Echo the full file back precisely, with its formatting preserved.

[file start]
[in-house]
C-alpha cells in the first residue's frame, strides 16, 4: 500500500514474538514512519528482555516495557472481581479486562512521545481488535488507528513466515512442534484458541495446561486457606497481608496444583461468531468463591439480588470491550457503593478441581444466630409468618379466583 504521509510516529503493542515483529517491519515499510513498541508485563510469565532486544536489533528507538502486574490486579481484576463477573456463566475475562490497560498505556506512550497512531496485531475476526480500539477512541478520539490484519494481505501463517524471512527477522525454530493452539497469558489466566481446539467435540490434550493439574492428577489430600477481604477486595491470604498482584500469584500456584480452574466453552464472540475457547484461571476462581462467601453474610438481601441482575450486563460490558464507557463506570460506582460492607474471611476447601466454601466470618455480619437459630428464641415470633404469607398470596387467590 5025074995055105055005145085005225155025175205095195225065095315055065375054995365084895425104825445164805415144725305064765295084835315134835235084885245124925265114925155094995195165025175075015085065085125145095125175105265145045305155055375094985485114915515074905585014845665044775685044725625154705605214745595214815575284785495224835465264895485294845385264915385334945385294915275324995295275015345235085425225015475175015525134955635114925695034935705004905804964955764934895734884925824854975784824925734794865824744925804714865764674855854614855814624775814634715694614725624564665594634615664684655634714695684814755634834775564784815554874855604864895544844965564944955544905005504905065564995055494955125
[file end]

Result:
[in-house]
C-alpha cells in the first residue's frame, strides 16, 4: 500500500514474538514512519528482555516495557472481581479486562512521545481488535488507528513466515512442534484458541495446561486457606497481608496444583461468531468463591439480588470491550457503593478441581444466630409468618379466583 504521509510516529503493542515483529517491519515499510513498541508485563510469565532486544536489533528507538502486574490486579481484576463477573456463566475475562490497560498505556506512550497512531496485531475476526480500539477512541478520539490484519494481505501463517524471512527477522525454530493452539497469558489466566481446539467435540490434550493439574492428577489430600477481604477486595491470604498482584500469584500456584480452574466453552464472540475457547484461571476462581462467601453474610438481601441482575450486563460490558464507557463506570460506582460492607474471611476447601466454601466470618455480619437459630428464641415470633404469607398470596387467590 5025074995055105055005145085005225155025175205095195225065095315055065375054995365084895425104825445164805415144725305064765295084835315134835235084885245124925265114925155094995195165025175075015085065085125145095125175105265145045305155055375094985485114915515074905585014845665044775685044725625154705605214745595214815575284785495224835465264895485294845385264915385334945385294915275324995295275015345235085425225015475175015525134955635114925695034935705004905804964955764934895734884925824854975784824925734794865824744925804714865764674855854614855814624775814634715694614725624564665594634615664684655634714695684814755634834775564784815554874855604864895544844965564944955544905005504905065564995055494955125